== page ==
8 Lessons from Neil deGrasse Tyson for Creative Results
It doesn’t take a rocket scientist to recognize Neil deGrasse Tyson’s unique talents. His baritone voice is virtually the sound of modern physics, so accustomed we’ve grown to his narration in scientific documentaries. A natural teacher, his ideas instill in us curiosity and a desire to learn. I can’t help but wonder, how does he do it? Not to mention, Tyson laps us all in productivity, seeming to get more done than most other humans. In an effort to capture what makes him such a star in his field, I’ve identified eight behaviors Tyson uses that drive creative results.
- Obsess. Does your creative practice inspire you with passion, does it wind through your thoughts like an obsession? Tyson studied astrophysics with such fervor that he was noted for giving talks about the topic by age 15. If you devour the wisdom of the best and brightest in your field, then evangelize, you’re obsessing like a rocket scientist.
- Renew. Do you have a counter balance to your work, something that helps you renew daily? In addition to scientific studies, Tyson participated in crew, wrestling and dance during college. There are many ways to say it, all of them true–you have to renew what you use. When you have found a way to recycle your own energy, you follow in Tyson’s steps.
- Be tenacious. Are you driven to persevere, even in the face of failure? Tyson’s attempt at a PhD from University of Texas at Austin was denied, but he continued his quest and earned his credentials. If you are serious about your goals, make achieving them only a matter of time.
- Give back. Do you consider becoming a mentor to others part of your creative path? Tyson credits Hayden Planetarium as a hub for his early education, and assumes responsibility later in his career for continuing that tradition. People who take an interest in bringing up the next generation in their field have a bit of Tyson’s scholarly ethic.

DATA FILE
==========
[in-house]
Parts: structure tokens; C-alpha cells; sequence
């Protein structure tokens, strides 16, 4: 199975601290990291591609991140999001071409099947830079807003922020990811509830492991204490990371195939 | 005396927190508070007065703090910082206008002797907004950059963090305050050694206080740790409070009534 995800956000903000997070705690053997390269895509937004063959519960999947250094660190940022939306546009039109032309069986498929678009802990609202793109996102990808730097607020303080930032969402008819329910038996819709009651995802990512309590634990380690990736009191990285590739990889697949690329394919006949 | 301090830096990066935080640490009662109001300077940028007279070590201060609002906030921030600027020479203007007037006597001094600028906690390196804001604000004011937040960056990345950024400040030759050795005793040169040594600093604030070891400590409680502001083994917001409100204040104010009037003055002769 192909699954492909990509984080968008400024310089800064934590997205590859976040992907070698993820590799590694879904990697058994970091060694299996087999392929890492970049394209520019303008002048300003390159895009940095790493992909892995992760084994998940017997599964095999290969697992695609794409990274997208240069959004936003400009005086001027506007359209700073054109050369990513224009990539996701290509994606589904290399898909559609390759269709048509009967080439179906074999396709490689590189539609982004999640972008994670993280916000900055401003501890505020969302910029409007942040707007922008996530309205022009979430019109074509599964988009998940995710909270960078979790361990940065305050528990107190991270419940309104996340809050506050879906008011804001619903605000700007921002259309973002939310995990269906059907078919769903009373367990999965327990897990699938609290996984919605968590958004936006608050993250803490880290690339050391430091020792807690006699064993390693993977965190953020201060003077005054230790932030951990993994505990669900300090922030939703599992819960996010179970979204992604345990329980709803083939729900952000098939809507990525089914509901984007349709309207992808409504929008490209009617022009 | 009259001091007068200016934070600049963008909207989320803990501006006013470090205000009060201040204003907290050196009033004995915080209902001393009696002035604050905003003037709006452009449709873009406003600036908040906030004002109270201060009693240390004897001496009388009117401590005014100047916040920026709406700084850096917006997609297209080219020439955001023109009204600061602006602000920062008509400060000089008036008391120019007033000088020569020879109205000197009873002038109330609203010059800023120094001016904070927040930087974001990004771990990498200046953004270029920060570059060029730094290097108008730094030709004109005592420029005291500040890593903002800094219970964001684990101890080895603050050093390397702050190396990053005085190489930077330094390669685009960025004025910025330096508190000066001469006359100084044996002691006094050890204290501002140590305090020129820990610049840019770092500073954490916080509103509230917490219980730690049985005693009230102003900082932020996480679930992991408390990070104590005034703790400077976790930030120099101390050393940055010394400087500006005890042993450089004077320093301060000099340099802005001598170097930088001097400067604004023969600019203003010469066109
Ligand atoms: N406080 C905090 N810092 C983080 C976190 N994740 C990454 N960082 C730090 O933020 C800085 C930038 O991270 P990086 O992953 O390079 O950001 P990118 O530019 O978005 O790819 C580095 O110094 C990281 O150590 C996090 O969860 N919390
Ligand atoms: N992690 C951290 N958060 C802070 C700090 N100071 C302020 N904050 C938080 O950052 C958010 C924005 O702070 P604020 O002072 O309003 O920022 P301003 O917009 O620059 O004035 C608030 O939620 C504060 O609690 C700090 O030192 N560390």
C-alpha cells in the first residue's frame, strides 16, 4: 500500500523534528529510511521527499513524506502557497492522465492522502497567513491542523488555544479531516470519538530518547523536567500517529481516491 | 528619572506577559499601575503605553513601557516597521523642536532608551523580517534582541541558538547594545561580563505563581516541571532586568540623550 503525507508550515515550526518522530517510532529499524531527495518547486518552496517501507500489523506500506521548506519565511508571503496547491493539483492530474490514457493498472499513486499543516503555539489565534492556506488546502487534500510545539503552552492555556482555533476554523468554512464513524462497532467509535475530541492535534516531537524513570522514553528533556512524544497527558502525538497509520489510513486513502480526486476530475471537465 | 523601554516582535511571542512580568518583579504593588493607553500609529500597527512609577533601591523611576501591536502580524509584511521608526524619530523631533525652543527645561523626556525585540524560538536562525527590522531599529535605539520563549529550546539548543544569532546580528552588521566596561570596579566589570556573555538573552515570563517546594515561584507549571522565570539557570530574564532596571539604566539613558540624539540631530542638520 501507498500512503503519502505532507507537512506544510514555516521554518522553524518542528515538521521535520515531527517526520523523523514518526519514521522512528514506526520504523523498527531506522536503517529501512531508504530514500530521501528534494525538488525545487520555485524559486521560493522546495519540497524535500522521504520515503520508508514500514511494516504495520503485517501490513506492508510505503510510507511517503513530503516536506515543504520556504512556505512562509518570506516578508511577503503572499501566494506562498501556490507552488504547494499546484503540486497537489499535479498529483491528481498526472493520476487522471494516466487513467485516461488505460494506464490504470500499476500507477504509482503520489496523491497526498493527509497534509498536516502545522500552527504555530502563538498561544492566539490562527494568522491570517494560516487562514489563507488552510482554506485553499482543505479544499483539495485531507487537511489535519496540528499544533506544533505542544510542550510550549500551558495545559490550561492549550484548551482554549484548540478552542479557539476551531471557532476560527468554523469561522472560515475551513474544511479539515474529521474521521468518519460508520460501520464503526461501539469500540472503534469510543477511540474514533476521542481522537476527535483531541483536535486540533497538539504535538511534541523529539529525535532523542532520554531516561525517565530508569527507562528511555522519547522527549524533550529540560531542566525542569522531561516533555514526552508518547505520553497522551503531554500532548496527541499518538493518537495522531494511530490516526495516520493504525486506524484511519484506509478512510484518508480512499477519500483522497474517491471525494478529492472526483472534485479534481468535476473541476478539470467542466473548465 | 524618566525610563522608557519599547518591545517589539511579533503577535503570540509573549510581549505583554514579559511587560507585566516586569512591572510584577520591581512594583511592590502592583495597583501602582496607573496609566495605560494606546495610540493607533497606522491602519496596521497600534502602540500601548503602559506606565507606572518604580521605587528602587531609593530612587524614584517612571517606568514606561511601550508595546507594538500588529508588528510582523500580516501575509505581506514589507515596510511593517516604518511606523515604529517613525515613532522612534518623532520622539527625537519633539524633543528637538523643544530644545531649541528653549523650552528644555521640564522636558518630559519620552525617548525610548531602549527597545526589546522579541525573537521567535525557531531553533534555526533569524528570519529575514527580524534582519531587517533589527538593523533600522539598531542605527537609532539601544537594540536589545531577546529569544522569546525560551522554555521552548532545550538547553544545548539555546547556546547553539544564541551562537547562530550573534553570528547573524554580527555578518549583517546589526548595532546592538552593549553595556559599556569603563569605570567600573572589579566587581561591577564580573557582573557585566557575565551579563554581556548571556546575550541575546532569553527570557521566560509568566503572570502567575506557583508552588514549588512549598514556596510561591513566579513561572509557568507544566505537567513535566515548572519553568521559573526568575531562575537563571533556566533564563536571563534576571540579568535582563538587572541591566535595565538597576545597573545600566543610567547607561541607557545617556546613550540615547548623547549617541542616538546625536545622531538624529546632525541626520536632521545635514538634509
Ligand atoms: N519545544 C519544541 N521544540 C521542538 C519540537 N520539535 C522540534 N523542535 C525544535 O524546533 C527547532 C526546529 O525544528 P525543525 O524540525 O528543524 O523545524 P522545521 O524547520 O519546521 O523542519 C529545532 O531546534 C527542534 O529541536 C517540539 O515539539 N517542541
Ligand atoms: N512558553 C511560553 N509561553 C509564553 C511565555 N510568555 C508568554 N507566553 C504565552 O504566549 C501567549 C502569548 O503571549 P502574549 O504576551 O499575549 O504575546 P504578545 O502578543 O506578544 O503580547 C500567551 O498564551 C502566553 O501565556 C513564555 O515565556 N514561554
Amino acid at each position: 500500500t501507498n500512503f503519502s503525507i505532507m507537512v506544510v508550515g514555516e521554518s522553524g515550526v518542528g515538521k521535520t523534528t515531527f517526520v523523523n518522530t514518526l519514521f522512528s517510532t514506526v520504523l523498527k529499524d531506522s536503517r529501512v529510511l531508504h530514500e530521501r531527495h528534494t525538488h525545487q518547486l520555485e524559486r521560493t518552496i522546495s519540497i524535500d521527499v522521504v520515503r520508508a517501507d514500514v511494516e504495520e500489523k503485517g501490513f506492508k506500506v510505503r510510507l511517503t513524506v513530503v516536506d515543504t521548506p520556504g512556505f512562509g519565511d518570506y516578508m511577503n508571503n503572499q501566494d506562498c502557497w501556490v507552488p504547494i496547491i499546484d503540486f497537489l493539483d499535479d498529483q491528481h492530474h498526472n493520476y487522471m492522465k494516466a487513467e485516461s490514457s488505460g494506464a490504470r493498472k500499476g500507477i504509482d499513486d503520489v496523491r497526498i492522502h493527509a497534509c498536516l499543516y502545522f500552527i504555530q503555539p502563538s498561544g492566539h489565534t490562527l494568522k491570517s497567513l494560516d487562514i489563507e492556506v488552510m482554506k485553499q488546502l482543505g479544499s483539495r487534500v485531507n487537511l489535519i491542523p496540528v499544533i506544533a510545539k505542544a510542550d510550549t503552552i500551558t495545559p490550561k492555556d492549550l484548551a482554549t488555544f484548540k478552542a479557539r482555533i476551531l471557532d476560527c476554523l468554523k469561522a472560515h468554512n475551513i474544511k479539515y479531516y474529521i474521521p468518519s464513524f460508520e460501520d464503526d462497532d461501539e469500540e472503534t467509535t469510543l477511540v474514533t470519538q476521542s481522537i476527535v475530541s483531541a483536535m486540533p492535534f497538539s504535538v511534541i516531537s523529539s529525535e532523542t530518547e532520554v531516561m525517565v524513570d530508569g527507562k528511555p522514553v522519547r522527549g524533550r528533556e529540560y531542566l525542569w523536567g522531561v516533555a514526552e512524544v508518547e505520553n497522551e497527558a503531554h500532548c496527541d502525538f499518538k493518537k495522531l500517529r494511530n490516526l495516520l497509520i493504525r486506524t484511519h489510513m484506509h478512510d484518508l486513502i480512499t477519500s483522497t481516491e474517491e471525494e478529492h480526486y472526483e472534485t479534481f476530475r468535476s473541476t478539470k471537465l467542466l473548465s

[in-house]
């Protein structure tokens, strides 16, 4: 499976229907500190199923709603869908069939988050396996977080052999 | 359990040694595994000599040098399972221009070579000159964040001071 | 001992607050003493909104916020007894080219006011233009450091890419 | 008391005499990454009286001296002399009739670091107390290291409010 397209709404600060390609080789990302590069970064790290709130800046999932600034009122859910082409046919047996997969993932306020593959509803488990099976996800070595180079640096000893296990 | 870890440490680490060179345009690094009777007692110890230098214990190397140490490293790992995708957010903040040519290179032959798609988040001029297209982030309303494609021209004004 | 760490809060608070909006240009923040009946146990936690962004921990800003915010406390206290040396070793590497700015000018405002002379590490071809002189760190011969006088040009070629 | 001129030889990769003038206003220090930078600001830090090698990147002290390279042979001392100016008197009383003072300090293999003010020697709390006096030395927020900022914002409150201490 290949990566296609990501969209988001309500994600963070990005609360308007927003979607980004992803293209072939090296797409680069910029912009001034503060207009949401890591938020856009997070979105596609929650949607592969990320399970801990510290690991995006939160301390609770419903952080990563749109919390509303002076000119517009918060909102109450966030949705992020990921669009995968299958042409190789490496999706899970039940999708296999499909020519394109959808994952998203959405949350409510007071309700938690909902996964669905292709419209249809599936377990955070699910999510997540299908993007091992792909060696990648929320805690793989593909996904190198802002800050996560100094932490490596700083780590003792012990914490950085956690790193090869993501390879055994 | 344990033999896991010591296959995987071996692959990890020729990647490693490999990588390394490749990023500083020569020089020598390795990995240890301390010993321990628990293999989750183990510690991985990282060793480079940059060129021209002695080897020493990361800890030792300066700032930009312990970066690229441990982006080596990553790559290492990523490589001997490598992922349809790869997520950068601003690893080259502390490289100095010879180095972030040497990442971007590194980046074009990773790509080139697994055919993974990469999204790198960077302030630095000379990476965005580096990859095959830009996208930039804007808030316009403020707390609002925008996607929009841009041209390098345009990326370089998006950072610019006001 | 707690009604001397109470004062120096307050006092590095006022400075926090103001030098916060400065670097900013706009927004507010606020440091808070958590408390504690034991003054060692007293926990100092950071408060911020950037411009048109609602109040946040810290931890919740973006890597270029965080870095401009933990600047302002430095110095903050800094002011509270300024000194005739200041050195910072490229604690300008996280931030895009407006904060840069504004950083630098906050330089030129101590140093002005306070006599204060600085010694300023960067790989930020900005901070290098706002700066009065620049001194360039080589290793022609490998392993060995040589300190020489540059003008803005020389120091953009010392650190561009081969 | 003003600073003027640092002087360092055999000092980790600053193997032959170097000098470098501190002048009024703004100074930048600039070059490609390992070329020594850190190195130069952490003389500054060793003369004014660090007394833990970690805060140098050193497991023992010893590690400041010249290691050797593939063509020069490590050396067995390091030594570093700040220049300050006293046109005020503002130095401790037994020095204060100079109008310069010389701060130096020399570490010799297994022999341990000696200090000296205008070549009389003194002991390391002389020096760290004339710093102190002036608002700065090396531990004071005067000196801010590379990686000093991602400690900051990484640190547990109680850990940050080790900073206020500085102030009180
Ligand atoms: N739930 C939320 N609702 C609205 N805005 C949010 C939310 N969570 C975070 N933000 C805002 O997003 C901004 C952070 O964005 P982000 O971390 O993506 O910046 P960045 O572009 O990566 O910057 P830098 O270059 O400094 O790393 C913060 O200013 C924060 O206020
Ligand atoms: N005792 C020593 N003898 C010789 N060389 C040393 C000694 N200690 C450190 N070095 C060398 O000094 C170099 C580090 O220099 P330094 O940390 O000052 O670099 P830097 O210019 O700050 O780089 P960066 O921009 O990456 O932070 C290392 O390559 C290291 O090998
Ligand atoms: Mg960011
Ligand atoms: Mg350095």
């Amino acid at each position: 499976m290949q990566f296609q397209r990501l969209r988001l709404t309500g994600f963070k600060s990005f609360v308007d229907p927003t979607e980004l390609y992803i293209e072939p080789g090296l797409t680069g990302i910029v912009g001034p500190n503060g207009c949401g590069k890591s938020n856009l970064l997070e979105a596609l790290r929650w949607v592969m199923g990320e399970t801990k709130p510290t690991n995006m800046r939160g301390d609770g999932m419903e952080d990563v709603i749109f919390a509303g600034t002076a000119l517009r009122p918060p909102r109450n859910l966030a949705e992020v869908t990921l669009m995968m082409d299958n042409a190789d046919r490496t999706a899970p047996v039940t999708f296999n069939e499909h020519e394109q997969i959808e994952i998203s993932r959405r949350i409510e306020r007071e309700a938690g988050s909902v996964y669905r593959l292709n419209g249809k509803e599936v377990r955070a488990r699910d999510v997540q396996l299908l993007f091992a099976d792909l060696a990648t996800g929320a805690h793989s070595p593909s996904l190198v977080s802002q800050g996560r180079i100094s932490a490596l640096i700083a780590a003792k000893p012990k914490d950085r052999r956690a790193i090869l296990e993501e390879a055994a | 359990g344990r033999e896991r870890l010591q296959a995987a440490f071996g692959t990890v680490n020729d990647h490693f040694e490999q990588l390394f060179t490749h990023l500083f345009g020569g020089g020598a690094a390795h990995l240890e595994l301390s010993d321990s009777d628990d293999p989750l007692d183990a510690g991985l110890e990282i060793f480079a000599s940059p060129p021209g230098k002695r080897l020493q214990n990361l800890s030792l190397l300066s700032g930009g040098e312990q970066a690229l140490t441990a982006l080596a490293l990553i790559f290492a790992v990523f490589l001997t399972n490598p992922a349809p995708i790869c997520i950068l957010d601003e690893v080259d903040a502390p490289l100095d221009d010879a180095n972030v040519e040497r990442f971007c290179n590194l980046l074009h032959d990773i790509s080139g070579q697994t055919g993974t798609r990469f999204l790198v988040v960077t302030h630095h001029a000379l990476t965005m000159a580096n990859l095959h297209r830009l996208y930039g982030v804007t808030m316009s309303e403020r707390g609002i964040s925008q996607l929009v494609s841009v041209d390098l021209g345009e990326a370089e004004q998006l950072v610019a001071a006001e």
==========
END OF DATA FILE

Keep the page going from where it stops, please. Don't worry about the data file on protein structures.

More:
- Fascinate. Can you translate your work into concepts that are accessible and interesting to laypeople? Tyson has consistently brought the public sticky ideas about physics. He coined “Manhattanhenge,” a name for the phenomenon two days per year during which you can see the sunset on some streets in NYC. When you coin terms for ideas people want to understand and share, you’re downright Tysonian.
- Be true. “[Tyson’s] a creative guy and sort of a lone wolf. He has gotten where he is basically because he’s followed his own voice, not anyone else’s,” says Columbia professor Joseph Patterson. Develop your voice, and carve out your own space.
- Give face. Are you willing to be the poster boy for your field? Tyson has appeared as on-camera host in several scientific shows and series, and made several appearances in pop culture films and shows. Perhaps most notably, he championed then hosted the series Cosmos: A Spacetime Odyssey. Leaders in their field take opportunities to speak up and represent their specialty, as Tyson does.
- Ship. Do you get things done, and then find more things to do? Tyson has authored 12 books, in addition to his 13 research publications. That’s not even counting chapters and prefaces he’s written for other books. He credits using “interstitial time” as one of his secrets to productivity. If you like to bring work into world, then get up the next day and do it all over again, you’re creating like Neil deGrasse Tyson.
Alison Beard. “Life’s Work: An Interview with Neil deGrasse Tyson” Harvard Business Review “https://hbr.org/2016/01/neil-degrasse-tyson
Hayden Planetarium http://www.haydenplanetarium.org/tyson/
Karen Heller. “Star talker: Neil deGrasse Tyson on fame, education and tweets” http://wpo.st/XzaA1